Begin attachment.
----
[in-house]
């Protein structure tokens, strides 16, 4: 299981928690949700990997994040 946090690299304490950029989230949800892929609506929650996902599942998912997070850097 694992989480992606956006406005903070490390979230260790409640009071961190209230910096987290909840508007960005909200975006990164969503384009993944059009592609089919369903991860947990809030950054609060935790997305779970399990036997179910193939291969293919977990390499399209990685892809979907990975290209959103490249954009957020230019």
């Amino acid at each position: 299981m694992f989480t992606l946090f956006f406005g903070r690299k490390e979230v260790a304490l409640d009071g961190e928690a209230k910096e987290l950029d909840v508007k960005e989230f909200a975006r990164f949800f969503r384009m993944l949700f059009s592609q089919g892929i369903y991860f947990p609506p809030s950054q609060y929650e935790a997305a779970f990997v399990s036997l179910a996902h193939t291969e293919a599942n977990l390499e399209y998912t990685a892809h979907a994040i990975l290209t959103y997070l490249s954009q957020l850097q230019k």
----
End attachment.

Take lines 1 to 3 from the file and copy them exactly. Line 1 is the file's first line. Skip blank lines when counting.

[in-house]
């Protein structure tokens, strides 16, 4: 299981928690949700990997994040 946090690299304490950029989230949800892929609506929650996902599942998912997070850097 694992989480992606956006406005903070490390979230260790409640009071961190209230910096987290909840508007960005909200975006990164969503384009993944059009592609089919369903991860947990809030950054609060935790997305779970399990036997179910193939291969293919977990390499399209990685892809979907990975290209959103490249954009957020230019």
């Amino acid at each position: 299981m694992f989480t992606l946090f956006f406005g903070r690299k490390e979230v260790a304490l409640d009071g961190e928690a209230k910096e987290l950029d909840v508007k960005e989230f909200a975006r990164f949800f969503r384009m993944l949700f059009s592609q089919g892929i369903y991860f947990p609506p809030s950054q609060y929650e935790a997305a779970f990997v399990s036997l179910a996902h193939t291969e293919a599942n977990l390499e399209y998912t990685a892809h979907a994040i990975l290209t959103y997070l490249s954009q957020l850097q230019k």